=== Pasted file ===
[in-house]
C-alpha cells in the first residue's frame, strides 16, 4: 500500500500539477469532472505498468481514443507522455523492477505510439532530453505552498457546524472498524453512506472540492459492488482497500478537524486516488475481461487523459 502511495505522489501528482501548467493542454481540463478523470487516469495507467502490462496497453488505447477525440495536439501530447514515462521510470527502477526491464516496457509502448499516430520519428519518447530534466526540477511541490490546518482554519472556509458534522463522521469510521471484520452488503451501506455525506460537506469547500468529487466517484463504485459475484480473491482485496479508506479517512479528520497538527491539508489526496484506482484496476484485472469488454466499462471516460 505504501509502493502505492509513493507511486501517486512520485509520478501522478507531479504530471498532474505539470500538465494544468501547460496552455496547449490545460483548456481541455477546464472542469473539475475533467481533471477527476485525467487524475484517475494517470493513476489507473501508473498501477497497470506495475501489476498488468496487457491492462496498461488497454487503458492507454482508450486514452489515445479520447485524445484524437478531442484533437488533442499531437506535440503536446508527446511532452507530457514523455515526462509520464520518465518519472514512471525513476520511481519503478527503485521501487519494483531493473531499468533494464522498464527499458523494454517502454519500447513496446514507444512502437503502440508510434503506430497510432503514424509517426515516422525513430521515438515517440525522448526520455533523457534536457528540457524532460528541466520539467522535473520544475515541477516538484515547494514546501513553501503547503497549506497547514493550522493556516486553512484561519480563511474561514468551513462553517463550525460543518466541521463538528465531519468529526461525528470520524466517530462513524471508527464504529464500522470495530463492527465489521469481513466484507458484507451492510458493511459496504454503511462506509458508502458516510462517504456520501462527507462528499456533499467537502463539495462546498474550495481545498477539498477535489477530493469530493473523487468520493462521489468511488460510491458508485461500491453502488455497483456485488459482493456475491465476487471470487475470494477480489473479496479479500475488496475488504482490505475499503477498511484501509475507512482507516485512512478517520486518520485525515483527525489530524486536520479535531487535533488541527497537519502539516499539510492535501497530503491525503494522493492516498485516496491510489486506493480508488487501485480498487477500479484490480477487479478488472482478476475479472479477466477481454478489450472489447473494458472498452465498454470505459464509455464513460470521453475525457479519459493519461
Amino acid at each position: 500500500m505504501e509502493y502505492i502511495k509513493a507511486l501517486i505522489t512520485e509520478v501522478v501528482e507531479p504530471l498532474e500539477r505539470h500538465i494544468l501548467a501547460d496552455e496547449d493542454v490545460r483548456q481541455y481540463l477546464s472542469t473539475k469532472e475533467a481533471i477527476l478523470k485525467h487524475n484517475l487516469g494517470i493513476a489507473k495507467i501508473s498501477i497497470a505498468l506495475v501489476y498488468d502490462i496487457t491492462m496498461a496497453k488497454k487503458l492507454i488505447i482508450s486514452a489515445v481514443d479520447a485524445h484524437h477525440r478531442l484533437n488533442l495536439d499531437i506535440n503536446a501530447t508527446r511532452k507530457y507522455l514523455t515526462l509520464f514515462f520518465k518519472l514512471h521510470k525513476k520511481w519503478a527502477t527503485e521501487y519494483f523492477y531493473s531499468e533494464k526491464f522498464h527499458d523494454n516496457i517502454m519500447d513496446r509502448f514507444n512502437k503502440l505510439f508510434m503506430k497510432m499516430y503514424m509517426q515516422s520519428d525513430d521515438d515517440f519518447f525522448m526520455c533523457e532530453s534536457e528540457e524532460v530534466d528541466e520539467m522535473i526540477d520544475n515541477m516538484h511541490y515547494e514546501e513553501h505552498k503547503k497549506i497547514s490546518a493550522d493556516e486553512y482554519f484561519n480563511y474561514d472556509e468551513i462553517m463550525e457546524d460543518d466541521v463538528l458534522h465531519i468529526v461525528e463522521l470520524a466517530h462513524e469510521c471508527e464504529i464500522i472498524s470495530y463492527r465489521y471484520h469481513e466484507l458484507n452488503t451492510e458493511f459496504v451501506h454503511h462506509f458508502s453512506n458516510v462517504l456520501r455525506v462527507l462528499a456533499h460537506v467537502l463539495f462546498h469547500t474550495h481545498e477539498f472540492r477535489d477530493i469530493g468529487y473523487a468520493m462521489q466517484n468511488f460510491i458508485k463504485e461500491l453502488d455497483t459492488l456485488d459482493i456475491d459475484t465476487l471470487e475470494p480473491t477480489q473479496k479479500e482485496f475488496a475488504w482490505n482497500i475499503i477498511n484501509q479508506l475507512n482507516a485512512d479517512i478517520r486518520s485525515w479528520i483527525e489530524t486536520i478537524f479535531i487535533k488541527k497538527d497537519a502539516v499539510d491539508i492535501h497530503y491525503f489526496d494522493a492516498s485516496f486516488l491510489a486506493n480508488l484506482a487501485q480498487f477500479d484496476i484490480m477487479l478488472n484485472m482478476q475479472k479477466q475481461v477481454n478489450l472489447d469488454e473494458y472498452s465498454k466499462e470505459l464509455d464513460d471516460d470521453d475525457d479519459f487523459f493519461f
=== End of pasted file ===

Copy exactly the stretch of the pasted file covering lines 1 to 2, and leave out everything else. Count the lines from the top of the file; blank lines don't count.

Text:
[in-house]
C-alpha cells in the first residue's frame, strides 16, 4: 500500500500539477469532472505498468481514443507522455523492477505510439532530453505552498457546524472498524453512506472540492459492488482497500478537524486516488475481461487523459 502511495505522489501528482501548467493542454481540463478523470487516469495507467502490462496497453488505447477525440495536439501530447514515462521510470527502477526491464516496457509502448499516430520519428519518447530534466526540477511541490490546518482554519472556509458534522463522521469510521471484520452488503451501506455525506460537506469547500468529487466517484463504485459475484480473491482485496479508506479517512479528520497538527491539508489526496484506482484496476484485472469488454466499462471516460 505504501509502493502505492509513493507511486501517486512520485509520478501522478507531479504530471498532474505539470500538465494544468501547460496552455496547449490545460483548456481541455477546464472542469473539475475533467481533471477527476485525467487524475484517475494517470493513476489507473501508473498501477497497470506495475501489476498488468496487457491492462496498461488497454487503458492507454482508450486514452489515445479520447485524445484524437478531442484533437488533442499531437506535440503536446508527446511532452507530457514523455515526462509520464520518465518519472514512471525513476520511481519503478527503485521501487519494483531493473531499468533494464522498464527499458523494454517502454519500447513496446514507444512502437503502440508510434503506430497510432503514424509517426515516422525513430521515438515517440525522448526520455533523457534536457528540457524532460528541466520539467522535473520544475515541477516538484515547494514546501513553501503547503497549506497547514493550522493556516486553512484561519480563511474561514468551513462553517463550525460543518466541521463538528465531519468529526461525528470520524466517530462513524471508527464504529464500522470495530463492527465489521469481513466484507458484507451492510458493511459496504454503511462506509458508502458516510462517504456520501462527507462528499456533499467537502463539495462546498474550495481545498477539498477535489477530493469530493473523487468520493462521489468511488460510491458508485461500491453502488455497483456485488459482493456475491465476487471470487475470494477480489473479496479479500475488496475488504482490505475499503477498511484501509475507512482507516485512512478517520486518520485525515483527525489530524486536520479535531487535533488541527497537519502539516499539510492535501497530503491525503494522493492516498485516496491510489486506493480508488487501485480498487477500479484490480477487479478488472482478476475479472479477466477481454478489450472489447473494458472498452465498454470505459464509455464513460470521453475525457479519459493519461